Waste material is fed into a rotary furnace where it is subjected to temperatures between 250⁰C to 650⁰C.
The waste material within the retort is indirectly heated – volatile and semi-volatile organic compounds (VOCs and SVOCs) being liberated into the gas phase.
The carbonised residue, which remains in the retort, is then cooled and sampled before being placed into one-ton capacity bulk bags.
The carbonised residue is classified according to the waste classification and management regulations and removed in a GLB+ landfill site.
The off-gases from the rotary furnace then pass through a thermal oxidiser, where the gases are exposed to oxidative conditions– and necessary turbulence at temperatures in excess of 1100 °C for a period longer than two seconds. The thermal oxidiser converts the non-condensable VOCs into combustion products, namely carbon dioxide and water.
The off-gases from the oxidiser are subsequently cooled and passed through a mercury filter system, which serves as a secondary measure and adsorbs trace amounts of mercury that may be present in the off-gas stream. Off-gases are finally polished in the gas clean-up plant, before being emitted from the stack.
A rotary kiln is used for the pyrolysis of waste, using electricity to maintain a temperature of 650 °C. Pyrolysis (also known as ‘retorting’) is the thermal treatment of a material without oxygen. At high temperature, organics and water are vaporised, leaving a carbon-rich residue.
The resulting gas stream is fed to a thermal oxidiser, which operates at 1100 °C. Here, air is introduced for combustion of all organic compounds to carbon dioxide and water. The gas in the oxidiser has a residence time of two seconds in a turbulent gas flow, to ensure complete combustion of the organics, with a destruction efficiency of 99.9999%.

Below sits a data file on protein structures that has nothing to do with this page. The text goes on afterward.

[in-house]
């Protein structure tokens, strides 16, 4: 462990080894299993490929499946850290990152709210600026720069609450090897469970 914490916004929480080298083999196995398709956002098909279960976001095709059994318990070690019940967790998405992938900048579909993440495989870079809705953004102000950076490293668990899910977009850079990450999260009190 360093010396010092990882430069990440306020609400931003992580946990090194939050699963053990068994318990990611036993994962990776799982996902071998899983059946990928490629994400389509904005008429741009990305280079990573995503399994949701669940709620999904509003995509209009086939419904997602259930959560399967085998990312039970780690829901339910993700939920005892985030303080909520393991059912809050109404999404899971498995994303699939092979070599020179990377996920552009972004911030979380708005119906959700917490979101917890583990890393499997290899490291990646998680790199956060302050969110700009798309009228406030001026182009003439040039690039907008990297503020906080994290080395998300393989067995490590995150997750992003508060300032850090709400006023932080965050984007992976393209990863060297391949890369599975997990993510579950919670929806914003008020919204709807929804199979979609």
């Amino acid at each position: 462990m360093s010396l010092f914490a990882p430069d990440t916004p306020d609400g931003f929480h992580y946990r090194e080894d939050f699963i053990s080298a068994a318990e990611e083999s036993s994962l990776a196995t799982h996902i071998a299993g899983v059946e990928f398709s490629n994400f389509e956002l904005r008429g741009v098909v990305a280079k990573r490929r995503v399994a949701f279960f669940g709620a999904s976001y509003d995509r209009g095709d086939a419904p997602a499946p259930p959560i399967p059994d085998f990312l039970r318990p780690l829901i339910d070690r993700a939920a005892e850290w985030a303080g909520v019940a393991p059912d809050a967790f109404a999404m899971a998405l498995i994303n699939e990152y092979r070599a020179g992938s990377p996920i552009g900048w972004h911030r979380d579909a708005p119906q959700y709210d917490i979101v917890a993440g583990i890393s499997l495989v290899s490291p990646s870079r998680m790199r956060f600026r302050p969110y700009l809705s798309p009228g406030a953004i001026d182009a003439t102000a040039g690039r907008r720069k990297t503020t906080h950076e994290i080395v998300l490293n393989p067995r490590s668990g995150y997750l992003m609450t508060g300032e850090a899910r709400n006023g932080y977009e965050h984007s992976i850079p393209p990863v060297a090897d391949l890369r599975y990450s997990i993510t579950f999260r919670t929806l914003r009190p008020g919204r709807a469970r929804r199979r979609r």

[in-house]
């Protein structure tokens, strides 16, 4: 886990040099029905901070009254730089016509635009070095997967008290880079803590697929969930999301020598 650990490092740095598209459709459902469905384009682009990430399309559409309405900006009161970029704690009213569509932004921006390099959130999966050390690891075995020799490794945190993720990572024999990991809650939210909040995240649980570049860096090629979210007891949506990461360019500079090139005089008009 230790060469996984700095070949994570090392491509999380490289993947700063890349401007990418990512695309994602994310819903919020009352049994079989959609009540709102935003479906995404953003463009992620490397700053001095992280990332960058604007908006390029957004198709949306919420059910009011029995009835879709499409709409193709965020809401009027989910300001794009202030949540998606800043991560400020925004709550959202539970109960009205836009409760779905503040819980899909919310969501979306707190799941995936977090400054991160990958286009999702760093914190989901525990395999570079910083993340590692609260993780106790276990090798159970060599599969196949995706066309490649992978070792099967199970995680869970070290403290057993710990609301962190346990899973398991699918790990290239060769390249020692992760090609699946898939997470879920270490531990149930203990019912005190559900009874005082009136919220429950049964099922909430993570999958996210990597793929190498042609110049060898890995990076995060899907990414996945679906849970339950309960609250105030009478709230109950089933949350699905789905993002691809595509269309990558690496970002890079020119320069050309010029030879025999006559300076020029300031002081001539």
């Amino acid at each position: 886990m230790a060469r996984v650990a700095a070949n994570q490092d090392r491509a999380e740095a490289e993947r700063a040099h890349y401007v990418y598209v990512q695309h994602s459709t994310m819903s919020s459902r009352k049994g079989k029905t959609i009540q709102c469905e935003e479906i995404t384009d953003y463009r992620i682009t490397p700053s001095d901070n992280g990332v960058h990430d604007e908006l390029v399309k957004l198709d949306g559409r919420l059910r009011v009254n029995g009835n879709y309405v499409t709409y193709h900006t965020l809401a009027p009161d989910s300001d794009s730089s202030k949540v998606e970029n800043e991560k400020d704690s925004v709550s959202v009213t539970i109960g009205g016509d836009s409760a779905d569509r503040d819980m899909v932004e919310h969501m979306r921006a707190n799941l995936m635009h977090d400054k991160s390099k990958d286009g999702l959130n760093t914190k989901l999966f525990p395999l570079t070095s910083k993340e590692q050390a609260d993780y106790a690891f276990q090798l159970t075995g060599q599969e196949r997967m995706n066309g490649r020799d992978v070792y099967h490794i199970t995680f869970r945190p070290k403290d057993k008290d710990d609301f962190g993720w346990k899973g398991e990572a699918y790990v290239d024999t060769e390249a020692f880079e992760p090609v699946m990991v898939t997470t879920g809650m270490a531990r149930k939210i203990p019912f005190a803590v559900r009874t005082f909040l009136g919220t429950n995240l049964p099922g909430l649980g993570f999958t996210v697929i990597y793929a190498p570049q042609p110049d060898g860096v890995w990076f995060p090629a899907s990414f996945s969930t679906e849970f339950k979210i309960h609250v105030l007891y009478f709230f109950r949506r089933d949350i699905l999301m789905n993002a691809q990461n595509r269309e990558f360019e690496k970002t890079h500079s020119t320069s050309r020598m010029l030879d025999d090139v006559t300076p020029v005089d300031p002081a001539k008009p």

After thermal oxidation the gases are quenched to lower the gas stream’s temperature to under 100 °C in less than one second. This sudden cooling reduces dioxin and furan formation. Gases pass through a Venturiscrubber, in order to remove particulates and neutralize acids, and enter a packed column for final gas cleaning.
The solid residue consists of inert – decontaminated material from the kiln is collected, stored and tested for the presence of heavy metals. Once results are received, the residue is de-classified and can be safely sent to an appropriate landfill. In rare cases, if results do not comply with legislative requirements, the residue is re-treated in the plant.
All the particulates caught in the gas clean-up system are sent to settling tanks. Once the particles have settled, the water slurry is pumped to a filter press where all the excess water is removed and a filter cake is collected. The filter cake is mixed with the residue for declassification and the water is returned to the plant. Thus, the whole gas clean-up system is closed with zero liquid effluent.
The gas discharged to atmosphere is continually monitored using a combination of analysers: dust (particulates),CO, CO2, SO2, NOx, HCl, HF, VOCs, benzene and mercury. This is in accordance with permit requirements.